Financial Fair Play (FFP) was a system of regulations set up by the UEFA in order to make sure that football clubs were not spending more than they earned in a season. The main reason for the implementation of this system was to establish a fair playing ground for all clubs in the European football setting. The system was implemented in order to stop clubs with rich investors from spending all the money invested and then not paying the debt required from them should they spend more than they earned. The rules for this system is simple, either you follow the regulations and not spend more income than generated or you get punished. These punishments can range from a simple fine to exclusion from a particular future competition.
While this system seems good on the outside it still has some underlying problems that have not been voiced frequently enough. One unseen problem is that it will actually help keep the top clubs in Europe in power. Teams like Real Madrid, Barcelona, and Bayern Munich aren’t top clubs because of rich investors, instead, they have slowly but surely built their dominance of European football through continued success on the pitch. So the FFP will actually benefit these clubs more than anything since they already have built too much support to fail and the clubs with rich investors that would have been a challenge for them, Paris Saint Germain or Chelsea, will no longer be relevant.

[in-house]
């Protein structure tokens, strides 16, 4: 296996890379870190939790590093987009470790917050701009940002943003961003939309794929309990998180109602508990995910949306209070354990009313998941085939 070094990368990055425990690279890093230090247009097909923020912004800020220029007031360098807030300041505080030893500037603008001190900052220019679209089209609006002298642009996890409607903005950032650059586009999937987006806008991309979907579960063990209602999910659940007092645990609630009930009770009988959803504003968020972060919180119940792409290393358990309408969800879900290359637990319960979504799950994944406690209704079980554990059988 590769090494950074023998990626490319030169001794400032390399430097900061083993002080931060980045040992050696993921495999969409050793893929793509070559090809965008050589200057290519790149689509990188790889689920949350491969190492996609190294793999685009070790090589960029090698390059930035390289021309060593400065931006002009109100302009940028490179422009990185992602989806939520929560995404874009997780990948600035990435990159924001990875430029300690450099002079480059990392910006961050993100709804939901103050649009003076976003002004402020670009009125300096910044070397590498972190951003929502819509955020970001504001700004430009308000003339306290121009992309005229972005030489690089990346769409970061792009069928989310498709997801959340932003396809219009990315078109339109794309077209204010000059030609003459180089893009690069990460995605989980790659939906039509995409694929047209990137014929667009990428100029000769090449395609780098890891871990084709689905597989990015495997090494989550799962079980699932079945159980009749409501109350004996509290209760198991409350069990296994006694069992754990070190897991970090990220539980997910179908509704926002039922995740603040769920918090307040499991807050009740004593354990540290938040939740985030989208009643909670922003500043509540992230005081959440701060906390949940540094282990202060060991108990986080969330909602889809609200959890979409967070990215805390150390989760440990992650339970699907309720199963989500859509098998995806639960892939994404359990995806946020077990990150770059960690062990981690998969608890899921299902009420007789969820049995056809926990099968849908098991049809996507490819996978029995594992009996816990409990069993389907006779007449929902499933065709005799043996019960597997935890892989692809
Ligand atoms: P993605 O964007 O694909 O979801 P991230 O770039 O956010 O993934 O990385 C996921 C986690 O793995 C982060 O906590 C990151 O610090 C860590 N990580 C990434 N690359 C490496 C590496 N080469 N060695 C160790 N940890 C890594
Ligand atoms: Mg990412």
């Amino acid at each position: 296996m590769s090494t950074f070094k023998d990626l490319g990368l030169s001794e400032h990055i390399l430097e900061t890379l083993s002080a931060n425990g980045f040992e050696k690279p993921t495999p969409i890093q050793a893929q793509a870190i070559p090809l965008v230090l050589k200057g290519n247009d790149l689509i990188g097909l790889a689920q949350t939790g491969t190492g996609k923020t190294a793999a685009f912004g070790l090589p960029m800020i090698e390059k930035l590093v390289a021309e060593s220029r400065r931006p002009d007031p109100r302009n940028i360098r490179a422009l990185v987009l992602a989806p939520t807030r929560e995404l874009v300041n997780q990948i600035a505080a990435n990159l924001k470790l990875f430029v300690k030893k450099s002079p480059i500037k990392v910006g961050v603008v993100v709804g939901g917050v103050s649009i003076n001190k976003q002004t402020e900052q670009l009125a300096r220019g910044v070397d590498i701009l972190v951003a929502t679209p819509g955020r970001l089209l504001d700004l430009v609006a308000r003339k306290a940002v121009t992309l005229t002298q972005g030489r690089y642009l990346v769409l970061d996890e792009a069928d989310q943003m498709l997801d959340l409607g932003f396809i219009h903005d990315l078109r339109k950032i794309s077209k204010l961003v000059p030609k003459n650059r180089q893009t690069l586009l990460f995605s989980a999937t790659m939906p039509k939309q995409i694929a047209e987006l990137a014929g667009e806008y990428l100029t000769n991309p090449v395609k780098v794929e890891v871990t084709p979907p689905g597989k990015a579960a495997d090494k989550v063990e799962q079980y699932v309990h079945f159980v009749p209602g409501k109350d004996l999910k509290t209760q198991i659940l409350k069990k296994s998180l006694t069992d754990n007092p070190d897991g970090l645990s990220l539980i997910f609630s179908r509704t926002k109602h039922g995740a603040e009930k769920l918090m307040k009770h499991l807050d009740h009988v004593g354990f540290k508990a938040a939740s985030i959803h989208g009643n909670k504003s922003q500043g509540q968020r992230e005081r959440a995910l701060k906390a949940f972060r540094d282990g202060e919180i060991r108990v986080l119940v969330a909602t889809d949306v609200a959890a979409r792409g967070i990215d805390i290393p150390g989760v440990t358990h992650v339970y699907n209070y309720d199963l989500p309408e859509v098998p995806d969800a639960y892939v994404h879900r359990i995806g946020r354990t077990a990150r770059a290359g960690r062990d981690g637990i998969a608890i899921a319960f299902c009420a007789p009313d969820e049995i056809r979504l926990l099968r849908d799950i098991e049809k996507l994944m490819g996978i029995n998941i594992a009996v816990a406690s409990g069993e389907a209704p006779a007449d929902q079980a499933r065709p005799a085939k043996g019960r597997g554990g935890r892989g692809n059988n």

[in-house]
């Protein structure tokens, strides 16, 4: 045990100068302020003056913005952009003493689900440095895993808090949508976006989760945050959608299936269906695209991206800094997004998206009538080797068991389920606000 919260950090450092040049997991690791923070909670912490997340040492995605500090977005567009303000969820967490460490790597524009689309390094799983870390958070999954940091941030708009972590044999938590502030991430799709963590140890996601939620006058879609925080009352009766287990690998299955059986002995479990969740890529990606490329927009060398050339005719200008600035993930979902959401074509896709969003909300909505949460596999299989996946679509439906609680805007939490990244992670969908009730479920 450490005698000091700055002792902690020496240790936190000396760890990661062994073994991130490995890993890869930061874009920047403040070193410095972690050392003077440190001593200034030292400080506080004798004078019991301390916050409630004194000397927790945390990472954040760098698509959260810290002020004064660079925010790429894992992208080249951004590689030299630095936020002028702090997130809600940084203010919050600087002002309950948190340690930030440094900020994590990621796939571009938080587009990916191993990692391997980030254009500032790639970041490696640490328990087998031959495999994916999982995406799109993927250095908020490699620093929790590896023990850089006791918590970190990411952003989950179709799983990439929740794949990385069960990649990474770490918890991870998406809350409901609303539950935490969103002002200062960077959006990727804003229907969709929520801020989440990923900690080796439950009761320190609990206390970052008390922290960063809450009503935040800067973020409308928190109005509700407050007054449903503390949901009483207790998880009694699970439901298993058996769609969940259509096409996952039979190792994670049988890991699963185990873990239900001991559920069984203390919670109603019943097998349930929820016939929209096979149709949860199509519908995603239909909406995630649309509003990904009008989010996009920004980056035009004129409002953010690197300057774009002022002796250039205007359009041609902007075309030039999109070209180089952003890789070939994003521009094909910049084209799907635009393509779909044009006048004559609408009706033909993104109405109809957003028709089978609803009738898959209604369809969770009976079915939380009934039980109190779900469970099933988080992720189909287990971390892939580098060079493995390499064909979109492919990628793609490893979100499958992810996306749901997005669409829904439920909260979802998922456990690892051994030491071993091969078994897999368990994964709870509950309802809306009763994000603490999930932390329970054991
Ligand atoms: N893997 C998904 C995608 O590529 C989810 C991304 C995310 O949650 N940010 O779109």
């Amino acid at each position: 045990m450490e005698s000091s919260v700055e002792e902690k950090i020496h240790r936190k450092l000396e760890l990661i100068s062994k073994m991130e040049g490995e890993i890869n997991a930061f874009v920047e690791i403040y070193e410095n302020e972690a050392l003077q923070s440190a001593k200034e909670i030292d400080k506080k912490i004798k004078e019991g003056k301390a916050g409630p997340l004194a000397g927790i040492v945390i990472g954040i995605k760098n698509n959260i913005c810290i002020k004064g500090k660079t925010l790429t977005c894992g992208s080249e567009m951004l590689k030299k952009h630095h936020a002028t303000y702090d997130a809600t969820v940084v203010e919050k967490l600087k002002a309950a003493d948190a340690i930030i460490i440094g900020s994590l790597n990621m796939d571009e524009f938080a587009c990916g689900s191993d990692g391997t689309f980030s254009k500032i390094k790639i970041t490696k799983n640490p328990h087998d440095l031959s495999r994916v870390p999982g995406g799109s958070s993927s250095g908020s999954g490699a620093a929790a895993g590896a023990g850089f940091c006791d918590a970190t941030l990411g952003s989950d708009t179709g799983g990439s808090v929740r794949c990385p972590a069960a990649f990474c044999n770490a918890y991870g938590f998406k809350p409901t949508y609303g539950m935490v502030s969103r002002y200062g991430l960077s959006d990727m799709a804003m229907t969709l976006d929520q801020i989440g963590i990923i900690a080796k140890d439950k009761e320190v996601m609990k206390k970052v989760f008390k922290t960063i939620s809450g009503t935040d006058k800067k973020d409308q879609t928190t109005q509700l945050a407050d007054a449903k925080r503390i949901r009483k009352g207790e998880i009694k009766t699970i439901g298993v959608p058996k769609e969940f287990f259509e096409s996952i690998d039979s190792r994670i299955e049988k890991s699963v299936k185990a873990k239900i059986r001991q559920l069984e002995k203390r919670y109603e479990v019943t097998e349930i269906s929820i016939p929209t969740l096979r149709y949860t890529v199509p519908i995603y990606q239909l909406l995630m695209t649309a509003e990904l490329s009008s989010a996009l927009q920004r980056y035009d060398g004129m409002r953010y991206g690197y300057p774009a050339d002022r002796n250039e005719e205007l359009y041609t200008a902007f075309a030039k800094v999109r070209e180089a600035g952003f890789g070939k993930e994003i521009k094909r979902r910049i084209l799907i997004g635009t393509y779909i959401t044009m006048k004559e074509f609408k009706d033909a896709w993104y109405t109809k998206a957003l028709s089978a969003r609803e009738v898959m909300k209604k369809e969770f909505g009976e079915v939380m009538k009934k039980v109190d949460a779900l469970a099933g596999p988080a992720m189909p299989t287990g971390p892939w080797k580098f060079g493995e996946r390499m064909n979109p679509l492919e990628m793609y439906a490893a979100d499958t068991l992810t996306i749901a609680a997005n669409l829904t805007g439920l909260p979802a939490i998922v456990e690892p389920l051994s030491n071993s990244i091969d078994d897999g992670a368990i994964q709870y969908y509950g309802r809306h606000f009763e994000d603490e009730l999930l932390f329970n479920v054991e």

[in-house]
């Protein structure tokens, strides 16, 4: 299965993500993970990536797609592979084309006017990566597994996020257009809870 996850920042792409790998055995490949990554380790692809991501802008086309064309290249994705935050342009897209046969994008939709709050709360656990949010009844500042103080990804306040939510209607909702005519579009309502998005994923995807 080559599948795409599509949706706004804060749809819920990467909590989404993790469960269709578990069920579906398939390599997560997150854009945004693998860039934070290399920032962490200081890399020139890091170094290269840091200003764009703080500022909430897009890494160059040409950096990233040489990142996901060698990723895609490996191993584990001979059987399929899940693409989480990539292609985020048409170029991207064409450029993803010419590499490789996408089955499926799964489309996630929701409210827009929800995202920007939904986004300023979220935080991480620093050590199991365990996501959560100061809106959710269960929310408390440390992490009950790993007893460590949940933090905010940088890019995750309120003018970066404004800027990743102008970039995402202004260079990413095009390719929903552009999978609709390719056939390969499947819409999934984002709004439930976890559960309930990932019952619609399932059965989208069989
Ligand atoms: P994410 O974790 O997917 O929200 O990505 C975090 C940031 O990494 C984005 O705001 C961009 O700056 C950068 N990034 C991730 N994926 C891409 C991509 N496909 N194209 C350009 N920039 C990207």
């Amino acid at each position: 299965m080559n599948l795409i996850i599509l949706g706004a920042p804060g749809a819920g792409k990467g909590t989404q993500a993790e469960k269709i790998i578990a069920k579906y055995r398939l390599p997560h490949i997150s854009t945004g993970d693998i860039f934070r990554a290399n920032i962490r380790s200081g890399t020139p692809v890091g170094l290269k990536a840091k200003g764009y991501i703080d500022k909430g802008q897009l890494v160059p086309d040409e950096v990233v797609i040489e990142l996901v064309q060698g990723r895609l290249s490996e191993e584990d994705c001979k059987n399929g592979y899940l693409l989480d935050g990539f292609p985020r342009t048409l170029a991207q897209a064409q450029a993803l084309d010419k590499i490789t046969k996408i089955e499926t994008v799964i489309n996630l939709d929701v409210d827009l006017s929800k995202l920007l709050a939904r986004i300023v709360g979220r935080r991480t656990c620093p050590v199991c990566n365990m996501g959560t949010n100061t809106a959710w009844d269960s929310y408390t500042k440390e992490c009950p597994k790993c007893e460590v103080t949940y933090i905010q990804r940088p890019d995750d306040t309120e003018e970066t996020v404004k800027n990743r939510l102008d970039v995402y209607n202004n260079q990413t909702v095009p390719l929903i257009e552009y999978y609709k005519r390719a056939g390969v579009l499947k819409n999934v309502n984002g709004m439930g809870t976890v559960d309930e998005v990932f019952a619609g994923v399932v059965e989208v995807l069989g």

Another relevant problem that needs to be discussed is that this regulation will most likely make the sport less thrilling to watch. For example, two years before a rich investor (Sheik Mansour) started putting money into Manchester City (who won the 2012 Premier League in one of the most exciting moments in football history) they finished the Premier League at 14th. The methods of these certain clubs might be questionable but the effect is undeniable. They have made European football a more exhilarating and invigorating sport. This type of spending also helps bring other leagues in Europe into the spotlight. For Example, Ligue 1 has only had one champions league winner (Marseille in 1993) but with Paris Saint Germain expensive spending, they are determined to win the Champions League and put French Football back on the map.
Although FFP seems like a natural step in the ever-evolving game of football, one has to ask himself, does the benefit of a more even-playing field worth the cost of making football a less exciting and less enthralling game? Only time will tell